PARKERSBURG-State farming officials are urging farmers to submit comments against a proposed rule change in the federal Clean Water Act they say will adversely affect local farms.
There was a packed house at the Judge Black Judicial Annex as around 100 people attended a meeting where the Wood County Farm Bureau hosted representatives from the West Virginia Farm Bureau to discuss the proposed changes to the "Definition of 'Waters of the United States' Under the Clean Water Act."
The state bureau said it is holding meetings around the state to let farmers know about the implications of the proposed rule change and encourage farmers to inundate the federal Environmental Protection Agency with comments against it.
Photo by Brett Dunlap
Joan Harman, director of public relations for the West Virginia Farm Bureau, addresses area farmers Thursday night about a proposed change to the definition of “Waters of the United States” under the Clean Water Act.
Under the proposed change, which is more than 370-pages long, the geography of West Virginia opens up a lot of land where runoff occurs to fall under the new guidelines of "Waters of the United States," officials said.
Joan Harman, director of public relations for the West Virginia Farm Bureau, said this was the most dangerous regulation their people have ever seen.
"This is going to affect more than just agriculture," Harman said. "This is going to affect the mining industry, oil and gas development, housing, forestry and any industry that disturbs the land in anyway. They will all be affected by this and feel the impact just like agriculture is."
The Clean Water Act came in 1972 in response to environmental disasters and set up standards on how to keep waterways clean. Exclusions in the act were made for agriculture.
"The proposed rule is now doing away with most of those exemptions," Harman said.
The rule originally defined the waters the act had jurisdiction over as "navigable waters" referring to sizable rivers and streams, but not perennial streams (that have water all year), intermittent streams (show water part of the year) and ephemeral streams (that only have water after rainfall).
Under the proposed changes, the perennial, intermittent and ephemeral streams would be subject to EPA jurisdiction and regulation, Harman said.
In a press release issued by the federal EPA, officials said the proposed rule clarifies protection for streams and wetlands. The proposed definitions of waters will apply to all Clean Water Act programs. It does not protect any new types of waters that have not historically been covered under the Clean Water Act.
The press release said most seasonal and rain-dependent streams will be protected; wetlands near rivers and streams will be protected; and other types of waters may have more uncertain connections with downstream water and protection will be evaluated through a case specific analysis of whether the connection is significant.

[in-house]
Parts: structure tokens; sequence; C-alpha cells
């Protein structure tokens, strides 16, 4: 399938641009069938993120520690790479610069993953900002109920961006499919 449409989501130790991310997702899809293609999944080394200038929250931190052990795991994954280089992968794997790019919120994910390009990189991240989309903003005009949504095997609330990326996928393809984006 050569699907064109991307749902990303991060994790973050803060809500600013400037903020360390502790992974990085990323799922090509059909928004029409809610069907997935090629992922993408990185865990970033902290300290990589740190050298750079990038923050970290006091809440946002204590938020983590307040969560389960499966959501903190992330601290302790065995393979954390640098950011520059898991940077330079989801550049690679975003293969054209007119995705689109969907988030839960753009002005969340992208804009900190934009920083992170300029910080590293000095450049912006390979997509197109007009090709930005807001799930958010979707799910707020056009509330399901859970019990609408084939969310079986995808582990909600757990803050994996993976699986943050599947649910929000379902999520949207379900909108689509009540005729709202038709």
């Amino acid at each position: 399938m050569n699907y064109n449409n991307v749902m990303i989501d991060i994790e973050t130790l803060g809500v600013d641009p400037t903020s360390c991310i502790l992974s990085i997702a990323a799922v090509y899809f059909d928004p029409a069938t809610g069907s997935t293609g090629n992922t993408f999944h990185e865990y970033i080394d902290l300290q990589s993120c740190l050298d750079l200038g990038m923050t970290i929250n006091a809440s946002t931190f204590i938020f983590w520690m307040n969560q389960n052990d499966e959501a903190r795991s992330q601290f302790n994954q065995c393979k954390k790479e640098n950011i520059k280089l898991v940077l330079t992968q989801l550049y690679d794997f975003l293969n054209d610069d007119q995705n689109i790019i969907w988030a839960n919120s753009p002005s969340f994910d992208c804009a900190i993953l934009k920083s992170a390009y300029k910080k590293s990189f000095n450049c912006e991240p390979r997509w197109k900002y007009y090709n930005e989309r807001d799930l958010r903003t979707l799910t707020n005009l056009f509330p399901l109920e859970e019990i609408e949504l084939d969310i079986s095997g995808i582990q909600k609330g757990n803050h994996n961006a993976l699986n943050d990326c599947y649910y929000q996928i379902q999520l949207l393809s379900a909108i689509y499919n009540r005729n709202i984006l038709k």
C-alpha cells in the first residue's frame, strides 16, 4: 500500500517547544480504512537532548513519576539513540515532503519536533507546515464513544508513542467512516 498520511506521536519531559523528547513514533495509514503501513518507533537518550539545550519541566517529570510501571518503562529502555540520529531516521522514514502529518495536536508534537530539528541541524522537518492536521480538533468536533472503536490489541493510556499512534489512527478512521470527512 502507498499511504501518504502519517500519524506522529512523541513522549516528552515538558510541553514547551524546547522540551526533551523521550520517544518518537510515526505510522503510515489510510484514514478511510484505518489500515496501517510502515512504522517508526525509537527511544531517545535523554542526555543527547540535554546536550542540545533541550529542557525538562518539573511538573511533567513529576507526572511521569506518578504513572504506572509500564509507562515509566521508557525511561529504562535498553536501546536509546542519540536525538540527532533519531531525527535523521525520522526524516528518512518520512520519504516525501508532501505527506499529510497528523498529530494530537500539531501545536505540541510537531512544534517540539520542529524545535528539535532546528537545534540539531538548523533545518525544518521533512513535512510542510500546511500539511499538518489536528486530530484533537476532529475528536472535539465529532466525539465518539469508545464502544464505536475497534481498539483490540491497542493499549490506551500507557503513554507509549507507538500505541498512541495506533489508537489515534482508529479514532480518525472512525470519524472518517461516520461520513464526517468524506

The proposed rule preserves the Clean Water Act exemptions and exclusions for agriculture, the EPA press release said.
Harman said they do not.
She presented slides of farms in West Virginia that have grooves and other natural features where water could run following a rainstorm that could be claimed as "Waters of the United States" under this proposed rule, she said. It could also give the EPA jurisdiction over small ponds, ditches and rainwater flowing through low spots, she said.
"They are claiming outright federal jurisdiction and they are narrowing the exemptions available to agriculture," Harman said.
It could impact where farmers can put fertilizers, plant crops, build fence lines and how they can conduct the normal operations of their farms, she said. The proposals could have the authority to keep farmers from farming portions of their land, she said.
Jeff McElfresh, who has a farm in the Pond Creek area of Wood County, said this proposed rule could have a devastating impact on his cattle operation. He and his father have 50 head of cattle, two bulls and around 50 calves. He described his property as a "hillside farm."
"If this goes into effect, I will basically have to pull my livestock off my property," he said. "(The proposed rule) would claim my property. It will be useless."
He said his hillside land is draining down into ditches, which could be claimed by this proposed rule.
"We have manmade ditches and built ponds for water to serve our livestock," McElfresh said. "We paid money out of our pockets to make our land grassy and full of water.
"This is going to completely stop our businesses, our farm. All of our beef cattle will have to come off this land and we would have to sell them."
Other farmers nodded in agreement with McElfresh with a number saying they would end up having to sell their cattle.
"Your rural Wood County will get shutdown," McElfresh said.
Officials are trying to extend the comment period another 90 days beyond its deadline of July 21 and to get local farmers to start submitting comments to the EPA on how this will impact their operations.